Politico: House Democrats file lawsuit over access to Trump hotel documents
“The complaint notes that Trump ‘has refused to divest his ownership interest in the Trump Old Post Office LLC’ and alleges that his refusal to divest ‘ownership interest in a company that contracts with the federal government raises numerous issues requiring congressional oversight.’”

Center for Responsive Politics: How much influence does Bannon wield among big donors?
“In the wake of Moore’s win in September’s runoff, Stephen Bannon, the president’s former chief strategist and current executive chairman of Breitbart News, has said he intends to challenge every Republican incumbent other than Sen. Ted Cruz (R-Texas) in the 2018 midterm elections. Declaring “a season of war” on the GOP establishment, Bannon has made it his mission to oust McConnell from his role as Senate majority leader.”

Bloomberg: Breitbart Money Man Mercer Steps Back From RenTech, Not Politics
GOP Megadonor Robert Mercer announced yesterday that he was stepping down from his role as co-CEO of Renaissance Technologies – but that doesn’t mean he’s stepping back from politics: “Mercer is limiting his duties to research at the firm partly to allow him to increase his political involvement unencumbered by his business responsibilities, said a person familiar with the matter.”

Washington Post: Japan is all abuzz about the arrival of a Trump: Ivanka Trump
Ivanka’s official trip to Japan is also benefitting her business: “Likewise, Japanese companies that import her clothing label say they’ve had a surge in sales.”

PC GamesN: Brianna Wu is raising money for her election campaign by streaming Wolfenstein 2
Seems like a creative way to keep up with your hobby while running for office: “Usually, when it comes to political fundraising, politicians will approach potential donors by cold-calling, emailing, and hosting meet and greets. Game developer Brianna Wu is going about it differently: she’s streaming herself playing Wolfenstein 2: The New Colossus.”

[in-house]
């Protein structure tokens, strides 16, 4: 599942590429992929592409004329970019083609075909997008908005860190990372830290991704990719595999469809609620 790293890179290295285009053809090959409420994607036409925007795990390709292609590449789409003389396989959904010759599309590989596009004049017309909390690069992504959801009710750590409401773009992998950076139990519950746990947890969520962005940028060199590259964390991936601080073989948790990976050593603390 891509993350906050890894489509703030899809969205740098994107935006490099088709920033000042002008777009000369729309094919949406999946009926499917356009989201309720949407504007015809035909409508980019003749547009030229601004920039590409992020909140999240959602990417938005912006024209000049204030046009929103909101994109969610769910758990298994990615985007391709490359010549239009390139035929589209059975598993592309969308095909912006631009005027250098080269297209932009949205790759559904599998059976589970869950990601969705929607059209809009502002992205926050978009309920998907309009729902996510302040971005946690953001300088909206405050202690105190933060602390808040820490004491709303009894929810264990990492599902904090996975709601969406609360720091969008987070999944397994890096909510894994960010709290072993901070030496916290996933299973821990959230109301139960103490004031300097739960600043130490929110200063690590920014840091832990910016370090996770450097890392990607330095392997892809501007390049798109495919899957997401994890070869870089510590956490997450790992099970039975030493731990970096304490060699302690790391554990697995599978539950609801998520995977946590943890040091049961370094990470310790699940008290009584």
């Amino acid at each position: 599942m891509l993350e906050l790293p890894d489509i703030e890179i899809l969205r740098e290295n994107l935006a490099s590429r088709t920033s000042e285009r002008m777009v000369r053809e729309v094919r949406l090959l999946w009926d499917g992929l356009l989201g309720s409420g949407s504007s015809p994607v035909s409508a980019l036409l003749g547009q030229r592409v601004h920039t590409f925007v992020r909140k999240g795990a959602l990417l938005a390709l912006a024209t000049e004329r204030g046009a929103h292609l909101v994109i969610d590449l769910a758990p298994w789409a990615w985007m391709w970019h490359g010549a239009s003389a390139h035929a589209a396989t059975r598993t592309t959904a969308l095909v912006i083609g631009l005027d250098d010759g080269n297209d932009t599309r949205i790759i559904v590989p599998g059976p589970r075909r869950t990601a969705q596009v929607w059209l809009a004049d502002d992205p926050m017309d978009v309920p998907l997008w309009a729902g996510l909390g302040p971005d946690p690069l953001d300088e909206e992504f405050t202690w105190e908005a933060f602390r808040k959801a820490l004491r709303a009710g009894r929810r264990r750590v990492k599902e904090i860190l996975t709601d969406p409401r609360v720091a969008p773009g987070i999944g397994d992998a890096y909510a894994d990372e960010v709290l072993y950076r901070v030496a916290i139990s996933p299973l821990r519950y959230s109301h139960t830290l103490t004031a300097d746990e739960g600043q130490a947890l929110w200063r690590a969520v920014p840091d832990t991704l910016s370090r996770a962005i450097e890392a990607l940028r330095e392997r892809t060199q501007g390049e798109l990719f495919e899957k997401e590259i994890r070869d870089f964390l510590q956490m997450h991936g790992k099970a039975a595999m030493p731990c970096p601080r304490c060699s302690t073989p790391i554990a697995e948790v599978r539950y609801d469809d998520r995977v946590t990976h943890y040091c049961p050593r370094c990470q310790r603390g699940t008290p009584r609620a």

The Southern Illinoisan: Big money ripple effect: Expensive Illinois governor race spills down the ballot
Five months before the primary, the Illinois governor race is seeing unprecedented levels of spending, with the top candidates already raising more than $100 million: “Big money in the 2018 election cycle isn’t confined to the top of the ticket, either. Last year’s elections saw 23 state legislative races top $1 million, with five going higher than $5 million, according to Kent Redfield, an emeritus professor at the University of Illinois Springfield, who tracks campaign spending.”

Ashland Daily Press: Battle against big money must go on
Great letter pointing out what average people are up against: “The working poor to upper middle-class voters cannot compete with big money in politics. We should be angry as hell about having our voices silenced by some of the 1 percent.”

Bethesda Magazine: MoCo’s New Public Financing Law Has Dispensed $851,000 To Candidates Since Mid-Year
Participation in Montgomery County’s new system is strong: “Montgomery County’s public campaign financing law, adopted three years ago, has allocated more than $851,000 to 2018 candidates for county executive and County Council, according to monthly reports from the county’s Department of Finance.”

Meghan Faulkner

Meghan Faulkner is the digital manager at Every Voice.